5. Baker Hughes has been awarded a contract by Santos to supply turbomachinery equipment for the Moomba carbon capture and storage (CCS) project (Moomba CCS), including gas turbine, compressors, and heat recovery steam generator (HRSG). The project will serve a gas processing plant and permanently store 1.7 million tons of carbon dioxide (CO2) annually in depleted natural gas reservoirs in the onshore Cooper Basin in South Australia. (IHS Markit Upstream Costs and Technology's Kamila Langklep)
    • Specifically, Baker Hughes will provide PGT25+G4 aeroderivative gas turbine (nameplate power capacity of 34 MW), MCL compressor and BCL compressor, which will enable Santos to compress CO2 captured at Moomba CCS for transportation and subsequent injection for storage.
    • Baker Hughes' broader carbon capture, utilization, and storage (CCUS) portfolio features advanced turbomachinery, solvent-based capture processes, well construction and management for CO2 storage, and advanced digital monitoring and industrial asset management solutions.
    • The contract for Baker Hughes' technology lays a foundation for Santos' future objectives of decarbonizing natural gas, lowering emissions and ultimately producing hydrogen fuel using stored CO2. A final investment decision on the Moomba CCS project was reached in November 2021.
  6. During the third quarter of 2021, Argentina's seasonally adjusted GDP increased by 4.1% q/q after decreasing by 0.9% q/q in the previous quarter, according to the revised figures. On an annual basis, GDP grew by 11.9% year on year in July-September on the back of a low comparison base in the third quarter of 2020 when GDP shrunk by 10.2% y/y because of COVID-19-related response measures and extreme lockdown. (IHS Markit Economist Claudia Wehbe)
    • The estimate for the GDP deflator shows a rise of 54.1% y/y, while the private-sector consumption deflator increased at a slower rate of 50.1% y/y during the same period.
    • By sector, the primary sector showed the only annual decline in the third quarter. All other sectors posted annual growth in the double digits, except for utilities, whose cost increases are controlled by the government, education, financial intermediation, and real estate and business services.
    • Sectors with a severely depressed comparison base posted an annual growth rate over 25% y/y, such as construction, hospitality and restaurants, and non-profit and social services. Activity in the hospitality and restaurant sector was nearly half the size compared with the first half of 2018. Meanwhile, manufacturing gained 12.7% y/y.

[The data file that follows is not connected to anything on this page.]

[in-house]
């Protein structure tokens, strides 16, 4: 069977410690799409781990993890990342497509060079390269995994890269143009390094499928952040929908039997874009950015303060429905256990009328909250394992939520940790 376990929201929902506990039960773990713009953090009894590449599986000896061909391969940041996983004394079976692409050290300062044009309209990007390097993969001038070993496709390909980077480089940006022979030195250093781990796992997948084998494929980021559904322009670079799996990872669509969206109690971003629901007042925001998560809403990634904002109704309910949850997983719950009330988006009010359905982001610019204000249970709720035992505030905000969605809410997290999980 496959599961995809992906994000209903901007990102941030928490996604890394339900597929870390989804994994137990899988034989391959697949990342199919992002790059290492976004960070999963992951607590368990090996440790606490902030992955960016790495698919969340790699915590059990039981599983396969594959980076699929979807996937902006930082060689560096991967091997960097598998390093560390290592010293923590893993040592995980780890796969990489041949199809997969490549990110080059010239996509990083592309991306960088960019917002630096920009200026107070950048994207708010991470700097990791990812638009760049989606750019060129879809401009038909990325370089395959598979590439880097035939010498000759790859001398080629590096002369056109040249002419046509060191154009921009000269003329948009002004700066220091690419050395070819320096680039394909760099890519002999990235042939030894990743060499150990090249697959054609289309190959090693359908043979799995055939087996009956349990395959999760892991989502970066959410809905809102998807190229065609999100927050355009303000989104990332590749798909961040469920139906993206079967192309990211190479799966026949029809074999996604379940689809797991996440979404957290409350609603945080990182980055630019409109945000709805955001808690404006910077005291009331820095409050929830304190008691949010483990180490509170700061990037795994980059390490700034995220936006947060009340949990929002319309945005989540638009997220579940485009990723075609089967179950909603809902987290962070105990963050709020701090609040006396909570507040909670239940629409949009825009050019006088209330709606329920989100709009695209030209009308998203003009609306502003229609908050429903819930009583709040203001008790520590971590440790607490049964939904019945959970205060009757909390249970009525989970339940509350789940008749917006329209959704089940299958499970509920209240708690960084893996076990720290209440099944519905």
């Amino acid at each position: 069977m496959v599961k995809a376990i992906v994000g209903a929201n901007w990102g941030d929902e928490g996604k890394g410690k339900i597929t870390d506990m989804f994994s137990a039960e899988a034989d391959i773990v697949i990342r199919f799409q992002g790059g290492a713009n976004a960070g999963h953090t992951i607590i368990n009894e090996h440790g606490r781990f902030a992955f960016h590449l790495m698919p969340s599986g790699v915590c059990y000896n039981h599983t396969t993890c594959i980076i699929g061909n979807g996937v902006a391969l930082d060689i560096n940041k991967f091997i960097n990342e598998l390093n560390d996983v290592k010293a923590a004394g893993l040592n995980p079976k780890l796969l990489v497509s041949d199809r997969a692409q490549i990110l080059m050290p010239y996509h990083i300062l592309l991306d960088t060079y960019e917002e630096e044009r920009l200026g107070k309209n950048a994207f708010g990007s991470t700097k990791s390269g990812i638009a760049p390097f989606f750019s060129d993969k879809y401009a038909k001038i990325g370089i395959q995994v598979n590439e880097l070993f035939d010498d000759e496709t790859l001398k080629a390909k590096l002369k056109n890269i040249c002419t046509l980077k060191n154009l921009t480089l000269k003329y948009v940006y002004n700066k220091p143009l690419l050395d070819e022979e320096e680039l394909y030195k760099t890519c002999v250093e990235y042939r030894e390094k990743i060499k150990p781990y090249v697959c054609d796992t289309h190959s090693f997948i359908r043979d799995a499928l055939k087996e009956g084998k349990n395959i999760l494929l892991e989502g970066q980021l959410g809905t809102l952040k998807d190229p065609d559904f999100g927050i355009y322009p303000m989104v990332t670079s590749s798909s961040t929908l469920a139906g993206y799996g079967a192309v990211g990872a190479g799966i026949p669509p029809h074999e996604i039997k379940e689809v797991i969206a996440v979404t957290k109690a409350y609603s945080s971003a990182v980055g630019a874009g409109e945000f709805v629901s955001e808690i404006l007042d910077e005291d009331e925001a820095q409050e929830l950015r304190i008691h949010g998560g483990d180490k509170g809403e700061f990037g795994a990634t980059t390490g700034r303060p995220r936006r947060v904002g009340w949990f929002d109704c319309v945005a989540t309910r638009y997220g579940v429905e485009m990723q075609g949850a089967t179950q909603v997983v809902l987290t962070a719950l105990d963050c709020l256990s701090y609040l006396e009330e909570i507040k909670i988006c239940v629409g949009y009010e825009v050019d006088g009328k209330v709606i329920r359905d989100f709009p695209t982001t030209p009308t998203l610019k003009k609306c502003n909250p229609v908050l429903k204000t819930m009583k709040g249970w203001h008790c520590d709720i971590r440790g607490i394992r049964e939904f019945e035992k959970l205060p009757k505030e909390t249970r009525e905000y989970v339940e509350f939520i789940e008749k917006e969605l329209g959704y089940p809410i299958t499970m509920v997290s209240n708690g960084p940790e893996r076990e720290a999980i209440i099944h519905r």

• IHS Markit's forecast for 2021 has been adjusted upwards to 7.5%, expecting the sudden increase in public-sector spending to gain the population's trust before the November 2021 mid-term election to have a marginal bump in GDP in the last quarter of the year, paired with strong external demand for manufactured goods of agriculture origin. The economy is not projected to return to pre-pandemic levels until the second half of 2023.

Report was not published on Tuesday, December 21, 2021

Wednesday, December 22, 2021

  1. Turkey's Ministry of Treasury and Finance has deployed a new program to shield depositors from lira volatility and discourage further dollarization. President Recep Tayyip Erdoğan first announced the new Foreign Currency-protected Turkish Lira Deposit Account programme following a cabinet meeting on 20 December. Households and banks holding time deposits ranging in maturity from three to 12 months will be eligible to participate in the program. The scheme will see the finance ministry remunerate depositors for any amount that the lira depreciates above the prevailing central bank policy rate at maturity. Depositors will not pay withholding tax on the difference paid. Turkish broadcaster Habertürk reported that Alpaslan Çakar, the head of the Banks Association of Turkey, estimated that USD1-billion worth of foreign-currency deposits had been converted into lira following Erdogan's announcement. (IHS Markit Banking Risk's Alyssa Grzelak)
    • The introduction of quasi foreign-currency-indexed accounts backstopped by the Treasury will shift exchange rate risk from banks and households to the government, but many details of the program have yet to be worked out.